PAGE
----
Put it all together, here’s how I decided this needs to be done:
- Finish up your XC PIC time before April ‘23. Make it a nonissue.
- Start lessons right on time April 1 ‘23 or earlier. Don’t waste a moment.
- Go for 2x lessons/wk. Know that you’ll get 1.5 due to reality, it’ll make the deadline.
- Push for real plane in good weather. Hold back some sim time for wx or winter.
- Don’t skimp on foggles time. Push for a little more than comfortable. It adds up.
- Consider one or two “catch up” weeks. Use vacation to remove sched conflicts.
So What Do I Do In The Meantime?
Can’t start the practical for a month? What can I do? Two things: take the (dreaded) FAA Instrument Written Exam, and practice on a home sim with real IFR procedures.
The Written Test
A pilot friend of mine who recently got his Instrument rating had the brilliant idea to get his ground school and written exam out of the way before starting his practical training. I liked that idea!
I used Sporty’s Ground School on the iPad, taking the classes in the evenings after work. Then, it was prep for the exam.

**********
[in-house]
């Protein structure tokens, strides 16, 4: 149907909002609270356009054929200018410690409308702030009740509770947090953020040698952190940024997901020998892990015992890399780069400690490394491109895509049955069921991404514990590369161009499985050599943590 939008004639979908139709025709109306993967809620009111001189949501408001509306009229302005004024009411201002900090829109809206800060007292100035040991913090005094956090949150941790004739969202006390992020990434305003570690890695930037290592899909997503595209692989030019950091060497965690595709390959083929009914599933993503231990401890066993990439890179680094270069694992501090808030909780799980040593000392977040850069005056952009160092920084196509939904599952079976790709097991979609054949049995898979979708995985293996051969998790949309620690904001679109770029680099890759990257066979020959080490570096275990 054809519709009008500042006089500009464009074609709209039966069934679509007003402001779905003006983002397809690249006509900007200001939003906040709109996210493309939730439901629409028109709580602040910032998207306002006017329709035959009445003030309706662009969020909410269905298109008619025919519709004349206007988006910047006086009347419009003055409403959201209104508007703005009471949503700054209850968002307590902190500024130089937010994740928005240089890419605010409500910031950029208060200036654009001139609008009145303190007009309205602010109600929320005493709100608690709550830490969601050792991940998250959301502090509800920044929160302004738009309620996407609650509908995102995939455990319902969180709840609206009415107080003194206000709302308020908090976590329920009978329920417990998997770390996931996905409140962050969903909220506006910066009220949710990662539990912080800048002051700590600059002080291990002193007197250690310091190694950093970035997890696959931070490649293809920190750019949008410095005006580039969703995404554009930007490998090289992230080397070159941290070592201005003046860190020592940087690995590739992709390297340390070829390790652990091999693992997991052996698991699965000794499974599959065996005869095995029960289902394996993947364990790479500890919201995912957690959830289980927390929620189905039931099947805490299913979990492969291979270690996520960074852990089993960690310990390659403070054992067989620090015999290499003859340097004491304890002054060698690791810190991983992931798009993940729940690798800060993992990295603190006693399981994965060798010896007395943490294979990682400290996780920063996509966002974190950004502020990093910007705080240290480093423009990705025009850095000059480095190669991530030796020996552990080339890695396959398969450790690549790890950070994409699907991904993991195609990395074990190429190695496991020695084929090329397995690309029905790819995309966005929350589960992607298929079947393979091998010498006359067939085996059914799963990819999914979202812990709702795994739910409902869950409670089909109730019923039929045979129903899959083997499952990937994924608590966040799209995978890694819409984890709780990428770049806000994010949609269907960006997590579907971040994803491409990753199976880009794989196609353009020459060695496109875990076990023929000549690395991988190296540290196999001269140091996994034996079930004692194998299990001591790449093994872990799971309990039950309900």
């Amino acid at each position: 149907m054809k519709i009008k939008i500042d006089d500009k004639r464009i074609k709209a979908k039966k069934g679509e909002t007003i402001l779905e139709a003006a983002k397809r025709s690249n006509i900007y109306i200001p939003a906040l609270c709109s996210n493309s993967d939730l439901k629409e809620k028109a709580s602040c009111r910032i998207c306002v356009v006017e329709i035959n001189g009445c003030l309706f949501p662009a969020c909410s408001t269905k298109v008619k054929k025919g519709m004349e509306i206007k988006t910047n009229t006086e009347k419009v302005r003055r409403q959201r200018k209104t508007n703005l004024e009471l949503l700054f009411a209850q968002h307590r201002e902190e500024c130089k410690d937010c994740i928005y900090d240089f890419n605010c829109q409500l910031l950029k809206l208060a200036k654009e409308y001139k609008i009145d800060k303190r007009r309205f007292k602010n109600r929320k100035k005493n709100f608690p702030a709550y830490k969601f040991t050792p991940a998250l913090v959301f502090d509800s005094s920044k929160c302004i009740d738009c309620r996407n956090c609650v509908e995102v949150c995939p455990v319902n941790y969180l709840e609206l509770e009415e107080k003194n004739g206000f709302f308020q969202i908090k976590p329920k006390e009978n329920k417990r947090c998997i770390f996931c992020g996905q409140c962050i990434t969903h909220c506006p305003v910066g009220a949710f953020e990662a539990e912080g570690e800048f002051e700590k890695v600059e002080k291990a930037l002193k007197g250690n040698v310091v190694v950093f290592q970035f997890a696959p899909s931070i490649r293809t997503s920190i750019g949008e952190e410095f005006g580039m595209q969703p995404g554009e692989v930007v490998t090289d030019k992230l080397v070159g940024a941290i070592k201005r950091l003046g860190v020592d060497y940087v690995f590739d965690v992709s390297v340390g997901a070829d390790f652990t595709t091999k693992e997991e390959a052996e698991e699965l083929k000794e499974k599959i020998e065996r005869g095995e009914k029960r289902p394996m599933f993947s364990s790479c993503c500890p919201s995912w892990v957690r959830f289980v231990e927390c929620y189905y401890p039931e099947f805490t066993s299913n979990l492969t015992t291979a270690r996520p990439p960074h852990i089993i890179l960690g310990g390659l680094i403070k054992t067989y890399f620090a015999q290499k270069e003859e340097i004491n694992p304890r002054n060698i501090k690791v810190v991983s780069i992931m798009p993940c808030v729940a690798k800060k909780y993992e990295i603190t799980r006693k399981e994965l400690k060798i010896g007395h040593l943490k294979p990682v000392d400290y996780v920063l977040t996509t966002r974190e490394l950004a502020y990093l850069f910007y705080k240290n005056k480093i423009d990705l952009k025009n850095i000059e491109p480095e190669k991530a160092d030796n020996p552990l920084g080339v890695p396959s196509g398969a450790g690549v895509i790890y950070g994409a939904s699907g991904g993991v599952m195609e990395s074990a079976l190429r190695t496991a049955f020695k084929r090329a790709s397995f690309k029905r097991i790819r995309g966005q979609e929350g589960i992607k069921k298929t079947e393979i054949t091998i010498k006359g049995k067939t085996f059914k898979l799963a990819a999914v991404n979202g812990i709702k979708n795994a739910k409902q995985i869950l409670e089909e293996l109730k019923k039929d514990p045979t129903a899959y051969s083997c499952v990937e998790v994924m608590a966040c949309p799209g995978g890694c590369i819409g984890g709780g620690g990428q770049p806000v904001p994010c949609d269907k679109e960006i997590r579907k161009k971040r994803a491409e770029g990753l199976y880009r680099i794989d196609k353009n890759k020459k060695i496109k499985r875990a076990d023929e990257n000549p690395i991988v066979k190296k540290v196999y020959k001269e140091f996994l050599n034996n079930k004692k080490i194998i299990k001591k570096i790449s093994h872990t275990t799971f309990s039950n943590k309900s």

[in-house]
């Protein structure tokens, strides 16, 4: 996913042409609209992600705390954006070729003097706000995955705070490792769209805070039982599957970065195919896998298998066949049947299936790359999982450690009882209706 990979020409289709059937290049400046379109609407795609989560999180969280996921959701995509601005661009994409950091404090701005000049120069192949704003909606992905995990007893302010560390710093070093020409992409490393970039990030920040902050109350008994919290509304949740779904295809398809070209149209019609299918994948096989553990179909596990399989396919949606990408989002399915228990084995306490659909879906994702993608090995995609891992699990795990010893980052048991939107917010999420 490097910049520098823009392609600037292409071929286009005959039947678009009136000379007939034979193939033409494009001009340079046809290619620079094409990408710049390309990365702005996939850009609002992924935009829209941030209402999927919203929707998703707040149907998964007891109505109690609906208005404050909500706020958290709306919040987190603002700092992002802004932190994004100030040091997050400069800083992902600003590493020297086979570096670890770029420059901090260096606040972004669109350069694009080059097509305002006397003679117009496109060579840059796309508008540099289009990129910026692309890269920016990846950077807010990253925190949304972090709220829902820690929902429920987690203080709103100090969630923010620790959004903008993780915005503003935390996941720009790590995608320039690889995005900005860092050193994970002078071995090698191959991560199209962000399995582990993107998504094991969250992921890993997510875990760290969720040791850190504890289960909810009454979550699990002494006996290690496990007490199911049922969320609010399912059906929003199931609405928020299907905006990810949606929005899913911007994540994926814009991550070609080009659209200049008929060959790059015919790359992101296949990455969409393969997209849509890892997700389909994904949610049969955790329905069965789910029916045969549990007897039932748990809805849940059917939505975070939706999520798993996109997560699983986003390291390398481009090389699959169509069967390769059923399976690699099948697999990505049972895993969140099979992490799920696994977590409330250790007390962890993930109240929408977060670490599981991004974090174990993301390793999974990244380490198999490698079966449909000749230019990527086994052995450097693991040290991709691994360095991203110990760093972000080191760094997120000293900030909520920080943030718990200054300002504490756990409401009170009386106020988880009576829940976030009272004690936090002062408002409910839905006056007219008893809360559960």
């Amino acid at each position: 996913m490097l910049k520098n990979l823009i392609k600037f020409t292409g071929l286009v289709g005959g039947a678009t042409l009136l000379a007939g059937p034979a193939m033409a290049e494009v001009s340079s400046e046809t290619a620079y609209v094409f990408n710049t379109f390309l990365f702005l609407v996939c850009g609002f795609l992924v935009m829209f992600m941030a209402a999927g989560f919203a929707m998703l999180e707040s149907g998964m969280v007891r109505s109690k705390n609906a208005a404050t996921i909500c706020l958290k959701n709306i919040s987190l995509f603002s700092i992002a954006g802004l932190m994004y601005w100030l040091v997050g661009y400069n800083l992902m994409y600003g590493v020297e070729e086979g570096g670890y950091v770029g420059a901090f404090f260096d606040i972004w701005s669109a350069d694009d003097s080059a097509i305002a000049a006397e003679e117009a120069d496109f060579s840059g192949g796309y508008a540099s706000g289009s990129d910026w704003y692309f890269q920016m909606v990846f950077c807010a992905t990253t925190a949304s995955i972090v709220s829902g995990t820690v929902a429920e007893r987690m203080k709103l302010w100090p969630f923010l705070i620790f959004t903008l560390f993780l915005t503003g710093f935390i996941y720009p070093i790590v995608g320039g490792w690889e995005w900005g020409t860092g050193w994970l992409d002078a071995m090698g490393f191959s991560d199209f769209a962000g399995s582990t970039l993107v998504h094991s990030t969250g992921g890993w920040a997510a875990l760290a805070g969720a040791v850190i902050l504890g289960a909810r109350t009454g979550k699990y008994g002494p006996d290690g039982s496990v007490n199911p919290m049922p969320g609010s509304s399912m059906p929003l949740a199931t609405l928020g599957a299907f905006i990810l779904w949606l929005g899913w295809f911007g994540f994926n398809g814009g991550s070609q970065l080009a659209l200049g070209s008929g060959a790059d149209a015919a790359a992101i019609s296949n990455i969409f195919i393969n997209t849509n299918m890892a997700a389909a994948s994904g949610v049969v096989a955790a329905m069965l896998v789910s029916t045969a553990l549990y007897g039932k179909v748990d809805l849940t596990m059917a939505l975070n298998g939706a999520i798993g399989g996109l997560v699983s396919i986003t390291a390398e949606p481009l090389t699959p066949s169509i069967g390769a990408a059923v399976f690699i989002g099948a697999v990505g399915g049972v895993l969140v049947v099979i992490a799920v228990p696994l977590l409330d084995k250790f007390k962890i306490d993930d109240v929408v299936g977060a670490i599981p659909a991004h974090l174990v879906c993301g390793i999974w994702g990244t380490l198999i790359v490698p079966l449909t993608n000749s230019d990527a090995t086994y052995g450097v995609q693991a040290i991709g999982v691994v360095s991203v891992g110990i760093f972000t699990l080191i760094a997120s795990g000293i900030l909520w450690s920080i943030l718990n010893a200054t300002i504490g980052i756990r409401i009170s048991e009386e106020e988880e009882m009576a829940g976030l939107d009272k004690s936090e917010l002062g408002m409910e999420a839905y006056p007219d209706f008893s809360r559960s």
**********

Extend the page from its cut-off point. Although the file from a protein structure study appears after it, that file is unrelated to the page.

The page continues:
The Instrument Written is famously difficult, nitpicky, and requires a deep understanding of procedures. I used these techniques to help me:
- Practice tests until you hit 90%. This is a great feature of Sporty’s. The tests are very close to the real thing. You need 70% to pass, so get to 90% at a minimum and get at least 3 in a row.
- Buy and study the exam guide. The ASA exam guide has pretty much all the questions you’re going to get, all the right answers, and it often explains why they’re right.
- Practice writing your “one sheet”. You get two sheets of blank paper when you go into the test. One of the best things you can do for yourself is train yourself to write down a “one sheet” of obscure facts that trip you up on your practice tests. Once you’ve trained yourself, when you go into your exam, the first thing you do is write that sheet down from memory.
Flight Simulator and Pilotedge: the I-Ratings
Here’s the practical part before the practical - with a decent flight sim rig, a copy of Microsoft Flight Simulator, and a subscription to Pilotedge, you can actually perform a lot of the required IFR procedures you’ll be learning in your practical training!
This month, I’m challenging myself to the official Pilotedge I-Ratings, a selection of progressively more difficult IFR procedures that are graded by the Pilotedge staff to ensure you’re performing up to scratch.
I got my first Pass today - for the I-1 challenge! Watch the flight below:
It’s less than a month until I start the practical - I’m looking forward to passing as many of the I-Rating challenges as I can, to keep my skills up, and hopefully translating these into the sims (and real planes) of the training fleet with a bit more ease for the sim work I’ve been doing.
Even if not, I’m enjoying the ride and feeling like the lessons from ground school are “sticking” more. I’m committed to always be learning - even when I have to get creative to do it.